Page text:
Compare any two graphics cards:
Radeon HD 5970 vs Radeon HD 7870
IntroThe Radeon HD 5970 uses a 40 nm design. AMD has set the core speed at 725 MHz. The GDDR5 RAM works at a frequency of 1000 MHz on this specific card. It features 1600 SPUs as well as 160 Texture Address Units and 64 Rasterization Operator Units.
Compare all of that to the Radeon HD 7870, which has GPU core speed of 1000 MHz, and 2048 MB of GDDR5 memory running at 1200 MHz through a 256-bit bus. It also is made up of 1280 Stream Processors, 80 Texture Address Units, and 32 Raster Operation Units.
Power Usage and Theoretical Benchmarks
Power Consumption (Max TDP)
As far as performance goes, the Radeon HD 5970 should theoretically be a lot superior to the Radeon HD 7870 overall. (explain)
Texel RateThe Radeon HD 5970 will be much (more or less 190%) faster with regards to anisotropic filtering than the Radeon HD 7870. (explain)
Pixel RateIf running with lots of anti-aliasing is important to you, then the Radeon HD 5970 is a better choice, and very much so. (explain)
Please note that the above 'benchmarks' are all just theoretical - the results were calculated based on the card's specifications, and real-world performance may (and probably will) vary at least a bit.
One or more cards in this comparison are multi-core. This means that their bandwidth, texel and pixel rates are theoretically doubled - this does not mean the card will actually perform twice as fast, but only that it should in theory be able to. Actual game benchmarks will give a more accurate idea of what it's capable of.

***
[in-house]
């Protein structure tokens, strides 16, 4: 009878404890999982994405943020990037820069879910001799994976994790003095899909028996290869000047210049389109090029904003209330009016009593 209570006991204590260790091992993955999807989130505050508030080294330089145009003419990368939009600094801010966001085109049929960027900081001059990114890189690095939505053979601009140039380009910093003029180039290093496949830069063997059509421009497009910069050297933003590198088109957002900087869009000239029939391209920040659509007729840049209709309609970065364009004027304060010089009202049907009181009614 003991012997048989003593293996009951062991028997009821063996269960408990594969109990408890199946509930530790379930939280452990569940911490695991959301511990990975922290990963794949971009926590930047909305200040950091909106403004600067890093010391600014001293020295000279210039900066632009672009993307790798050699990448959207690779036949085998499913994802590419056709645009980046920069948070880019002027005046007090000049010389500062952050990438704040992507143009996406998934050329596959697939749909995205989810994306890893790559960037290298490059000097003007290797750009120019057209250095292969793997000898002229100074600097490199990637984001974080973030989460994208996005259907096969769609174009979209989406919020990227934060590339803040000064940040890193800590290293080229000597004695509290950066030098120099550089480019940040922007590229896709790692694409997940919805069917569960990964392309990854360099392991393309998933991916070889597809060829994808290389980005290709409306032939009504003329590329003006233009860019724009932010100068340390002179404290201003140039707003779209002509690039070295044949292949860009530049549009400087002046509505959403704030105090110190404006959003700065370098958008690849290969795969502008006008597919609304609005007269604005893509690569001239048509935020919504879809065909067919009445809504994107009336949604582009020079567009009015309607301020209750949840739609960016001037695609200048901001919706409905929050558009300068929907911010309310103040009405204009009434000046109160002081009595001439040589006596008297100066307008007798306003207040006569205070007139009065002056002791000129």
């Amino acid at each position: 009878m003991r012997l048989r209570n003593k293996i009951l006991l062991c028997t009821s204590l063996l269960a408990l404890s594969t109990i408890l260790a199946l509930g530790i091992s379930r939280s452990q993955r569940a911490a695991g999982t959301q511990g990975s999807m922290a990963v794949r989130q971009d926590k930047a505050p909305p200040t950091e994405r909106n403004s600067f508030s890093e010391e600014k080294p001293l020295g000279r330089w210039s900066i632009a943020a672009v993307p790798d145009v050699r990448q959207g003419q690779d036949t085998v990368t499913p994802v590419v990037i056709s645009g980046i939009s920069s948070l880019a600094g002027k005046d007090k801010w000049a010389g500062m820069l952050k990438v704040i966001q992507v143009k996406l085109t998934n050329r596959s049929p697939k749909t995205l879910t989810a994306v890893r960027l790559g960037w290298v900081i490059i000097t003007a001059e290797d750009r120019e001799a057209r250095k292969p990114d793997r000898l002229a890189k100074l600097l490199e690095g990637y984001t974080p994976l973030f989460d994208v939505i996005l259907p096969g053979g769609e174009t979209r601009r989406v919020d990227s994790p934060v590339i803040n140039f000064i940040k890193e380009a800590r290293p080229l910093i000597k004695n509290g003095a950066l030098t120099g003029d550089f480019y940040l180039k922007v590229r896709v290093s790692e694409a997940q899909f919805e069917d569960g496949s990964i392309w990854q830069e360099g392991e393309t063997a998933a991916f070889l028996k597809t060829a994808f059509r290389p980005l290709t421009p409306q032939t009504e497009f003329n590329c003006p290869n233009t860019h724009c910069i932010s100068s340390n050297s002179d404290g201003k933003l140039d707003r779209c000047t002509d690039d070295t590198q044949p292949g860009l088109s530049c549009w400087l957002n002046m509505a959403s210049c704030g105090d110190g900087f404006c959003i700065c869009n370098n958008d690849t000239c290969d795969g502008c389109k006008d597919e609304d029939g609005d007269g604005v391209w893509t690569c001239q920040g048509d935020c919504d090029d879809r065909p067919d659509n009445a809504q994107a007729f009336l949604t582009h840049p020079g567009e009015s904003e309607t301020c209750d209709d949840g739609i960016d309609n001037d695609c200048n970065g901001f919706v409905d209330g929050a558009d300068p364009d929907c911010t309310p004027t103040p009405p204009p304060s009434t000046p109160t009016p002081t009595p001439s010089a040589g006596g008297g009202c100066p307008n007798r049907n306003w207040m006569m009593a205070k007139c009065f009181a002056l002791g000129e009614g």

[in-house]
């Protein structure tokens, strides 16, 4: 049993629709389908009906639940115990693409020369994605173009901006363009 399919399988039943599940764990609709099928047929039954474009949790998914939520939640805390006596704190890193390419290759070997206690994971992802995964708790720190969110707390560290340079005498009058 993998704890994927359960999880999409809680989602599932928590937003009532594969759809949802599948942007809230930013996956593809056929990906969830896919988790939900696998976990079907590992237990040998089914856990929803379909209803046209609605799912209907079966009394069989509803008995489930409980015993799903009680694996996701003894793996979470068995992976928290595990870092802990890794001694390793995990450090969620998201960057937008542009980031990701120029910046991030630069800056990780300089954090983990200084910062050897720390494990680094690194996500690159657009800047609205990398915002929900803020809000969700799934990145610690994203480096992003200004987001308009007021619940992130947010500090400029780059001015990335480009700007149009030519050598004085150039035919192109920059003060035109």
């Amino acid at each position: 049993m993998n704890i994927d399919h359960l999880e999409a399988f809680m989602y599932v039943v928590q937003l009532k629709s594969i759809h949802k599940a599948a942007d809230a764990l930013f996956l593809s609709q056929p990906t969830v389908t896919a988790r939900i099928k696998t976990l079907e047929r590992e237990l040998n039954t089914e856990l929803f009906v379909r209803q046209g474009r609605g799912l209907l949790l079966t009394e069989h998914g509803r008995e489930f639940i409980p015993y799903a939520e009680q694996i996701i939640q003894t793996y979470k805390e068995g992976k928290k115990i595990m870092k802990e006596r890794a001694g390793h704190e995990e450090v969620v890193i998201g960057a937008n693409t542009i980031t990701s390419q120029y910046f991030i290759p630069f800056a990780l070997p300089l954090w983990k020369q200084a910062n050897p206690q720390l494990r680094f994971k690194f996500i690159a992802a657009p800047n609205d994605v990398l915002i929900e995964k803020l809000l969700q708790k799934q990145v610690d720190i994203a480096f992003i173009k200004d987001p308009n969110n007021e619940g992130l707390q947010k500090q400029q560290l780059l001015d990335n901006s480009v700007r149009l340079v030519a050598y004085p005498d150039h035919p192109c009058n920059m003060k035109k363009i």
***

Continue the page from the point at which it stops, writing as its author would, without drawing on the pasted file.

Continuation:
Please note that the price comparisons are based on search keywords - sometimes it might show cards with very similar names that are not exactly the same as the one chosen in the comparison. We do try to filter out the wrong results as best we can, though.
Memory Bandwidth: Bandwidth is the max amount of information (measured in megabytes per second) that can be transferred past the external memory interface in a second. It is calculated by multiplying the card's bus width by its memory clock speed. If it uses DDR RAM, it must be multiplied by 2 once again. If DDR5, multiply by 4 instead. The higher the memory bandwidth, the better the card will be in general. It especially helps with anti-aliasing, HDR and higher screen resolutions.
Texel Rate: Texel rate is the maximum texture map elements (texels) that can be applied per second. This number is calculated by multiplying the total amount of texture units by the core speed of the chip. The better the texel rate, the better the video card will be at texture filtering (anisotropic filtering - AF). It is measured in millions of texels applied per second.
Pixel Rate: Pixel rate is the maximum amount of pixels that the graphics card could possibly write to its local memory in a second - measured in millions of pixels per second. The figure is worked out by multiplying the number of Raster Operations Pipelines by the the core clock speed. ROPs (Raster Operations Pipelines - sometimes also referred to as Render Output Units) are responsible for drawing the pixels (image) on the screen. The actual pixel fill rate is also dependant on many other factors, most notably the memory bandwidth of the card - the lower the bandwidth is, the lower the potential to reach the maximum fill rate.